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3.8.3 Object to Primitive Conversions

Object-to-boolean conversions are trivial: all objects (including arrays and functions)
convert to true. This is so even for wrapper objects: new Boolean(false) is an object
rather than a primitive value, and so it converts to true.
Object-to-string and object-to-number conversions are performed by invoking a meth-
od of the object to be converted. This is complicated by the fact that JavaScript objects
have two different methods that perform conversions, and it is also complicated by
some special cases described below. Note that the string and number conversion rules
described here apply only to native objects. Host objects (defined by web browsers, for
example) can convert to numbers and strings according to their own algorithms.
All objects inherit two conversion methods. The first is called toString(), and its job
is to return a string representation of the object. The default toString() method does
not return a very interesting value (though we’ll find it useful in Example 6-4):
({x:1, y:2}).toString()    // => "[object Object]"
2. In ECMAScript 3, parseInt() may parse a string that begins with “0” (but not “0x” or “0X”) as an octal
number or as a decimal number. Because the behavior is unspecified, you should never use parseInt()
to parse numbers with leading zeros, unless you explicitly specify the radix to be used! In ECMAScript 5,

parseInt() only parses octal numbers if you explicitly pass 8 as the second argument.

Many classes define more specific versions of the toString() method. The toString()
method of the Array class, for example, converts each array element to a string and
joins the resulting strings together with commas in between. The toString() method
of the Function class returns an implementation-defined representation of a function.
In practice, implementations usually convert user-defined functions to strings of Java-
Script source code. The Date class defines a toString() method that returns a human-
readable (and JavaScript-parsable) date and time string. The RegExp class defines a
toString() method that converts RegExp objects to a string that looks like a RegExp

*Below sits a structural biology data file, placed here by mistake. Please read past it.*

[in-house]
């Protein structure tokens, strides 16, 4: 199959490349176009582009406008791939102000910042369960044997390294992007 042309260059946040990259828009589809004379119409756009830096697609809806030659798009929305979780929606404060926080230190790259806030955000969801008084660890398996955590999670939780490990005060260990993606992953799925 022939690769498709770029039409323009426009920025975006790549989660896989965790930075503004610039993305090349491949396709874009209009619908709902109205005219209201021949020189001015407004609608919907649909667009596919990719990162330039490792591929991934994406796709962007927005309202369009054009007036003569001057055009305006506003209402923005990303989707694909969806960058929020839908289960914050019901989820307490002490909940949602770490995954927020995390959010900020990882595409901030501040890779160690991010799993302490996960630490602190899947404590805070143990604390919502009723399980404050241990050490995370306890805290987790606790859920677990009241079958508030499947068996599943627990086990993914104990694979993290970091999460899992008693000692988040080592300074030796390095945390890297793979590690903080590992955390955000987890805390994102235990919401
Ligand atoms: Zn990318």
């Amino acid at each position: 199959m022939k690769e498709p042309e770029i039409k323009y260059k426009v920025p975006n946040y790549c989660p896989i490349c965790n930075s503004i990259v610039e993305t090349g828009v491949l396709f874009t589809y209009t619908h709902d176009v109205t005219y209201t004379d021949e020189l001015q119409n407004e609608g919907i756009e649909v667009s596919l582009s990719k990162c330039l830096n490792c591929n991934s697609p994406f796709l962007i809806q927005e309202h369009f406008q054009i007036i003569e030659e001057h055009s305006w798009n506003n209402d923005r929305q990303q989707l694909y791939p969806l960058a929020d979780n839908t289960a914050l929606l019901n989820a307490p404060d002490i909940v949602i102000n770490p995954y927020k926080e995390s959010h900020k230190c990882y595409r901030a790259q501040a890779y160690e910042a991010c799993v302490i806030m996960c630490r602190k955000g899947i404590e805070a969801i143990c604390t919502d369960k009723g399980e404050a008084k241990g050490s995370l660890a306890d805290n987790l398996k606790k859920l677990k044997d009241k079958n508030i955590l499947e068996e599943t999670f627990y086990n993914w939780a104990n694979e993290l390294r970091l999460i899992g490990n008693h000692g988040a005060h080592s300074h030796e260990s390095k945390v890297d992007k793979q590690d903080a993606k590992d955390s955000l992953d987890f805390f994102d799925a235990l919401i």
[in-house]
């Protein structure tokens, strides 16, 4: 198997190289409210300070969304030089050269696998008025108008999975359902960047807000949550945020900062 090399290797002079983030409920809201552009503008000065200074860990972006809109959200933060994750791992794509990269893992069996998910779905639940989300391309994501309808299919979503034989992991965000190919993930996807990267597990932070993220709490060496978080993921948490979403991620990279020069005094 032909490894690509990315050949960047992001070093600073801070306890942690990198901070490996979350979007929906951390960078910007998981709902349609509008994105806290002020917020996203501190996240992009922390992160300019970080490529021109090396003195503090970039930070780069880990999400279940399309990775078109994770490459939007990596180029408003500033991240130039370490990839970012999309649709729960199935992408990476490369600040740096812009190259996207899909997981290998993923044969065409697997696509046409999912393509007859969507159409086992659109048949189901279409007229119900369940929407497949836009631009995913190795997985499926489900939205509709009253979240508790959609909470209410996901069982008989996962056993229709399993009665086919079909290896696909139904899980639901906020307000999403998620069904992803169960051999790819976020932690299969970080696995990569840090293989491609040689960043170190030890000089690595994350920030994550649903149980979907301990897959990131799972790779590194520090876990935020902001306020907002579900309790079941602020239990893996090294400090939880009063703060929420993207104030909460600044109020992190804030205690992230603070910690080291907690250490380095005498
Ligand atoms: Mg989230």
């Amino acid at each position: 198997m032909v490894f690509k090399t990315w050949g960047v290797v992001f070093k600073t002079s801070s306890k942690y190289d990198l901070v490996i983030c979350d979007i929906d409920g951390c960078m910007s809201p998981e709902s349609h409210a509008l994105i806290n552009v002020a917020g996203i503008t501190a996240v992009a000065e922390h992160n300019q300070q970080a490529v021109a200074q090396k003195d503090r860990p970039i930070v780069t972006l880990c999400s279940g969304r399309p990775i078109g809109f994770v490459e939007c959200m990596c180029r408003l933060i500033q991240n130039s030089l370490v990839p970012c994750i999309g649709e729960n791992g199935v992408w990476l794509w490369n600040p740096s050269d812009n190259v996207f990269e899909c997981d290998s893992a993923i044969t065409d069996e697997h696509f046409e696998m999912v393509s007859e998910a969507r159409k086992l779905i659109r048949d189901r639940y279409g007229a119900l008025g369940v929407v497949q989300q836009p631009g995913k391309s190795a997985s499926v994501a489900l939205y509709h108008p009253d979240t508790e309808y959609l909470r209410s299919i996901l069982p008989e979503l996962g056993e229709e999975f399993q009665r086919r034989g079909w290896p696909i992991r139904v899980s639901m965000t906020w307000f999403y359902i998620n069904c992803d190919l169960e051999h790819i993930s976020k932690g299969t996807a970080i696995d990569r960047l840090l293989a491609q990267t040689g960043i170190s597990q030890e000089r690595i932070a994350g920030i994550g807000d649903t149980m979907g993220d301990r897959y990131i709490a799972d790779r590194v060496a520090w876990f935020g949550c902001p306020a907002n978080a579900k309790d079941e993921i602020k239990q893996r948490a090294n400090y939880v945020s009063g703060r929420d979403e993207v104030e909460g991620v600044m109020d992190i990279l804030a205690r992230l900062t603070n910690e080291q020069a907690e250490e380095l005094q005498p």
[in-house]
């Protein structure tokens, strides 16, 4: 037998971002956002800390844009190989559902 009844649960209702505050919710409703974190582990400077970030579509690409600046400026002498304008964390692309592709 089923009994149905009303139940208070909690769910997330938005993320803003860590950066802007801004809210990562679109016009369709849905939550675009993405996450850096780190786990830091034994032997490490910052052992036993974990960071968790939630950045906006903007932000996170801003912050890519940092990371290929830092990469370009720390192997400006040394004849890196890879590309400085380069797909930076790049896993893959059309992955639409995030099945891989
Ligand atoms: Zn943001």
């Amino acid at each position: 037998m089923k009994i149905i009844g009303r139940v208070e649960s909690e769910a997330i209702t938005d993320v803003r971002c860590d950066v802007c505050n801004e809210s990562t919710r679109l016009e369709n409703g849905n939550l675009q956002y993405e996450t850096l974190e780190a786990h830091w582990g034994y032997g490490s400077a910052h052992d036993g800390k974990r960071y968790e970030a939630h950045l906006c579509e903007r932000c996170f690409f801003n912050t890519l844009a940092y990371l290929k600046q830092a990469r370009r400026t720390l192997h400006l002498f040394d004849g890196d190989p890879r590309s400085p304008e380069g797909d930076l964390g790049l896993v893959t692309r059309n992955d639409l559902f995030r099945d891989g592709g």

[1,2,3].toString()                  // => "1,2,3"
(function(x) { f(x); }).toString()  // => "function(x) {\n    f(x);\n}"
/\d+/g.toString()                   // => "/\\d+/g"
new Date(2010,0,1).toString()  // => "Fri Jan 01 2010 00:00:00 GMT-0800 (PST)"
The other object conversion function is called valueOf(). The job of this method is less
well-defined: it is supposed to convert an object to a primitive value that represents the
object, if any such primitive value exists. Objects are compound values, and most ob-
jects cannot really be represented by a single primitive value, so the default valueOf()
method simply returns the object itself rather than returning a primitive. Wrapper
classes define  valueOf() methods that return the wrapped primitive value. Arrays,
functions, and regular expressions simply inherit the default method. Calling
valueOf() for instances of these types simply returns the object itself. The Date class
defines a  valueOf() method that returns the date in its internal representation: the
number of milliseconds since January 1, 1970:
var d = new Date(2010, 0, 1);   // January 1st, 2010, (Pacific time)
d.valueOf()                     // => 1262332800000
With the toString() and valueOf() methods explained, we can now cover object-to-
string and object-to-number conversions. Do note, however, that there are some special
cases in which JavaScript performs a different object-to-primitive conversion. These
special cases are covered at the end of this section.
To convert an object to a string, JavaScript takes these steps:
• If the object has a toString() method, JavaScript calls it. If it returns a primitive